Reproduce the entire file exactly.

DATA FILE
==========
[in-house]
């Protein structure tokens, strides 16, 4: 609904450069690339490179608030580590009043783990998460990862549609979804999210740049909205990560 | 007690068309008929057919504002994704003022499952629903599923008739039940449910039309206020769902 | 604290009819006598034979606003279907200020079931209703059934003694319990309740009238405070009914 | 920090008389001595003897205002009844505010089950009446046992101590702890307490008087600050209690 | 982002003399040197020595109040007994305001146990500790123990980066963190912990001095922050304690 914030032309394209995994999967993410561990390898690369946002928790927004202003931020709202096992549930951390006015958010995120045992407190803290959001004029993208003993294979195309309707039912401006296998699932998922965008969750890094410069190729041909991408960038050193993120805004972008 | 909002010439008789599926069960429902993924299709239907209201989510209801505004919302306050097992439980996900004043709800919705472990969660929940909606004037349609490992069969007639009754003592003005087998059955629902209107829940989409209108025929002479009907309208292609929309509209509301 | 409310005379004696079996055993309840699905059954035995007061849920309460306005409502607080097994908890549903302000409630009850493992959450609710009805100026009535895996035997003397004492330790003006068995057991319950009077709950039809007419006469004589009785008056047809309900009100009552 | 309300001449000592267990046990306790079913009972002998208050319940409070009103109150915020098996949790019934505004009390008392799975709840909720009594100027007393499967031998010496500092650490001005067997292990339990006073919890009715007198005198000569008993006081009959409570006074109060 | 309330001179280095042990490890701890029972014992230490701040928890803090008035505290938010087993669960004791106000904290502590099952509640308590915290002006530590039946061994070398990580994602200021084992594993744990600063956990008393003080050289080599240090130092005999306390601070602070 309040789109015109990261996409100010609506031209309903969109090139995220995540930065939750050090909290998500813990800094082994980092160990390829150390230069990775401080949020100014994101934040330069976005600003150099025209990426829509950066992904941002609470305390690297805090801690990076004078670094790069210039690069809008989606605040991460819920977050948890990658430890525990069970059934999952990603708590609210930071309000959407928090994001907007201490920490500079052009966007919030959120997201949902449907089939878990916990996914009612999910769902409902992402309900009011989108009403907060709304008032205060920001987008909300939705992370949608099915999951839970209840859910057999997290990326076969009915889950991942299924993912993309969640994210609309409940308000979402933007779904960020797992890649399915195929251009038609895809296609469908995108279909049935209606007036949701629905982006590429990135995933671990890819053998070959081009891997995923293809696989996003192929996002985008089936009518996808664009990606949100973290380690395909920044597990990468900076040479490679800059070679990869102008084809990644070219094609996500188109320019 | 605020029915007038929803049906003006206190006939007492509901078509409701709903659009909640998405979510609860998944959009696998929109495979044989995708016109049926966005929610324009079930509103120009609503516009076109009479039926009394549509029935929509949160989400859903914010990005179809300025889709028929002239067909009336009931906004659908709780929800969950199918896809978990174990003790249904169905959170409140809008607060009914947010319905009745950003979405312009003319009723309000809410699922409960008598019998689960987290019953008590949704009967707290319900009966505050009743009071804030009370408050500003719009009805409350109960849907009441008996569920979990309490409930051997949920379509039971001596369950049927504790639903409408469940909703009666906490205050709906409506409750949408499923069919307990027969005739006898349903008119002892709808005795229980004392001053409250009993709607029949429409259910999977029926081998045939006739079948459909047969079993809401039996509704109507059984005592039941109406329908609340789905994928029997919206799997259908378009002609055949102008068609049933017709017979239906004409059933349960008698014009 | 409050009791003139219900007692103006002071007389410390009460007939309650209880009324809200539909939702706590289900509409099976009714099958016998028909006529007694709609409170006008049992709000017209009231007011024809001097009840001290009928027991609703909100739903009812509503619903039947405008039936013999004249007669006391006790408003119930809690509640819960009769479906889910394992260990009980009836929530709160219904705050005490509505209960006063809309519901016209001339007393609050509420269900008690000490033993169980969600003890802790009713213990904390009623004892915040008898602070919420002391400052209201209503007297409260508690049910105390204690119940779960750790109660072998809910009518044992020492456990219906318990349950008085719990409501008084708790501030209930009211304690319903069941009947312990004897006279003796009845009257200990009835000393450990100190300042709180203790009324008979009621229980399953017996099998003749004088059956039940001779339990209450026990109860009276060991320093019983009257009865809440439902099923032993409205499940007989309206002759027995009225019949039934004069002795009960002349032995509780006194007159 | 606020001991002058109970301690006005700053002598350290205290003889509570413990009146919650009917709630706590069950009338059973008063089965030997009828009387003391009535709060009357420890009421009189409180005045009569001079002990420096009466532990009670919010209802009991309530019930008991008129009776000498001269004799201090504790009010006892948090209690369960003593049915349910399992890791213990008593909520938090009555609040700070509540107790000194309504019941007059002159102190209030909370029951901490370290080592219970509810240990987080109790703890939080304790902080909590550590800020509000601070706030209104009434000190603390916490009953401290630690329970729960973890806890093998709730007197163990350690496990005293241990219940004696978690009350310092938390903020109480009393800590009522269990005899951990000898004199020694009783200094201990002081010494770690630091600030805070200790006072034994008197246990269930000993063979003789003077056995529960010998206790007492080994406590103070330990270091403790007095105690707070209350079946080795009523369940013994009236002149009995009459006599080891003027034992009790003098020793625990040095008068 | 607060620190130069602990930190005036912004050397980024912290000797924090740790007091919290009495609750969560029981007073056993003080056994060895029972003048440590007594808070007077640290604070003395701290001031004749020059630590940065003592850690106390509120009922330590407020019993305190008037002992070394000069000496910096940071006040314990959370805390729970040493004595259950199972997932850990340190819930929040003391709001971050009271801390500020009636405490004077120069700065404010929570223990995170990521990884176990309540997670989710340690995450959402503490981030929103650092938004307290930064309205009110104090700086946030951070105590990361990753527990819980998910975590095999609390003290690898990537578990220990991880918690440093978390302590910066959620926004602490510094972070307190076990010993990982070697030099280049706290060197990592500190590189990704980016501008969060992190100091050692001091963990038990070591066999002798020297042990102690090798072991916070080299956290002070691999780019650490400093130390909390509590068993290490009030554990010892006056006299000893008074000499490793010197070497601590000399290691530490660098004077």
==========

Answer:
[in-house]
């Protein structure tokens, strides 16, 4: 609904450069690339490179608030580590009043783990998460990862549609979804999210740049909205990560 | 007690068309008929057919504002994704003022499952629903599923008739039940449910039309206020769902 | 604290009819006598034979606003279907200020079931209703059934003694319990309740009238405070009914 | 920090008389001595003897205002009844505010089950009446046992101590702890307490008087600050209690 | 982002003399040197020595109040007994305001146990500790123990980066963190912990001095922050304690 914030032309394209995994999967993410561990390898690369946002928790927004202003931020709202096992549930951390006015958010995120045992407190803290959001004029993208003993294979195309309707039912401006296998699932998922965008969750890094410069190729041909991408960038050193993120805004972008 | 909002010439008789599926069960429902993924299709239907209201989510209801505004919302306050097992439980996900004043709800919705472990969660929940909606004037349609490992069969007639009754003592003005087998059955629902209107829940989409209108025929002479009907309208292609929309509209509301 | 409310005379004696079996055993309840699905059954035995007061849920309460306005409502607080097994908890549903302000409630009850493992959450609710009805100026009535895996035997003397004492330790003006068995057991319950009077709950039809007419006469004589009785008056047809309900009100009552 | 309300001449000592267990046990306790079913009972002998208050319940409070009103109150915020098996949790019934505004009390008392799975709840909720009594100027007393499967031998010496500092650490001005067997292990339990006073919890009715007198005198000569008993006081009959409570006074109060 | 309330001179280095042990490890701890029972014992230490701040928890803090008035505290938010087993669960004791106000904290502590099952509640308590915290002006530590039946061994070398990580994602200021084992594993744990600063956990008393003080050289080599240090130092005999306390601070602070 309040789109015109990261996409100010609506031209309903969109090139995220995540930065939750050090909290998500813990800094082994980092160990390829150390230069990775401080949020100014994101934040330069976005600003150099025209990426829509950066992904941002609470305390690297805090801690990076004078670094790069210039690069809008989606605040991460819920977050948890990658430890525990069970059934999952990603708590609210930071309000959407928090994001907007201490920490500079052009966007919030959120997201949902449907089939878990916990996914009612999910769902409902992402309900009011989108009403907060709304008032205060920001987008909300939705992370949608099915999951839970209840859910057999997290990326076969009915889950991942299924993912993309969640994210609309409940308000979402933007779904960020797992890649399915195929251009038609895809296609469908995108279909049935209606007036949701629905982006590429990135995933671990890819053998070959081009891997995923293809696989996003192929996002985008089936009518996808664009990606949100973290380690395909920044597990990468900076040479490679800059070679990869102008084809990644070219094609996500188109320019 | 605020029915007038929803049906003006206190006939007492509901078509409701709903659009909640998405979510609860998944959009696998929109495979044989995708016109049926966005929610324009079930509103120009609503516009076109009479039926009394549509029935929509949160989400859903914010990005179809300025889709028929002239067909009336009931906004659908709780929800969950199918896809978990174990003790249904169905959170409140809008607060009914947010319905009745950003979405312009003319009723309000809410699922409960008598019998689960987290019953008590949704009967707290319900009966505050009743009071804030009370408050500003719009009805409350109960849907009441008996569920979990309490409930051997949920379509039971001596369950049927504790639903409408469940909703009666906490205050709906409506409750949408499923069919307990027969005739006898349903008119002892709808005795229980004392001053409250009993709607029949429409259910999977029926081998045939006739079948459909047969079993809401039996509704109507059984005592039941109406329908609340789905994928029997919206799997259908378009002609055949102008068609049933017709017979239906004409059933349960008698014009 | 409050009791003139219900007692103006002071007389410390009460007939309650209880009324809200539909939702706590289900509409099976009714099958016998028909006529007694709609409170006008049992709000017209009231007011024809001097009840001290009928027991609703909100739903009812509503619903039947405008039936013999004249007669006391006790408003119930809690509640819960009769479906889910394992260990009980009836929530709160219904705050005490509505209960006063809309519901016209001339007393609050509420269900008690000490033993169980969600003890802790009713213990904390009623004892915040008898602070919420002391400052209201209503007297409260508690049910105390204690119940779960750790109660072998809910009518044992020492456990219906318990349950008085719990409501008084708790501030209930009211304690319903069941009947312990004897006279003796009845009257200990009835000393450990100190300042709180203790009324008979009621229980399953017996099998003749004088059956039940001779339990209450026990109860009276060991320093019983009257009865809440439902099923032993409205499940007989309206002759027995009225019949039934004069002795009960002349032995509780006194007159 | 606020001991002058109970301690006005700053002598350290205290003889509570413990009146919650009917709630706590069950009338059973008063089965030997009828009387003391009535709060009357420890009421009189409180005045009569001079002990420096009466532990009670919010209802009991309530019930008991008129009776000498001269004799201090504790009010006892948090209690369960003593049915349910399992890791213990008593909520938090009555609040700070509540107790000194309504019941007059002159102190209030909370029951901490370290080592219970509810240990987080109790703890939080304790902080909590550590800020509000601070706030209104009434000190603390916490009953401290630690329970729960973890806890093998709730007197163990350690496990005293241990219940004696978690009350310092938390903020109480009393800590009522269990005899951990000898004199020694009783200094201990002081010494770690630091600030805070200790006072034994008197246990269930000993063979003789003077056995529960010998206790007492080994406590103070330990270091403790007095105690707070209350079946080795009523369940013994009236002149009995009459006599080891003027034992009790003098020793625990040095008068 | 607060620190130069602990930190005036912004050397980024912290000797924090740790007091919290009495609750969560029981007073056993003080056994060895029972003048440590007594808070007077640290604070003395701290001031004749020059630590940065003592850690106390509120009922330590407020019993305190008037002992070394000069000496910096940071006040314990959370805390729970040493004595259950199972997932850990340190819930929040003391709001971050009271801390500020009636405490004077120069700065404010929570223990995170990521990884176990309540997670989710340690995450959402503490981030929103650092938004307290930064309205009110104090700086946030951070105590990361990753527990819980998910975590095999609390003290690898990537578990220990991880918690440093978390302590910066959620926004602490510094972070307190076990010993990982070697030099280049706290060197990592500190590189990704980016501008969060992190100091050692001091963990038990070591066999002798020297042990102690090798072991916070080299956290002070691999780019650490400093130390909390509590068993290490009030554990010892006056006299000893008074000499490793010197070497601590000399290691530490660098004077």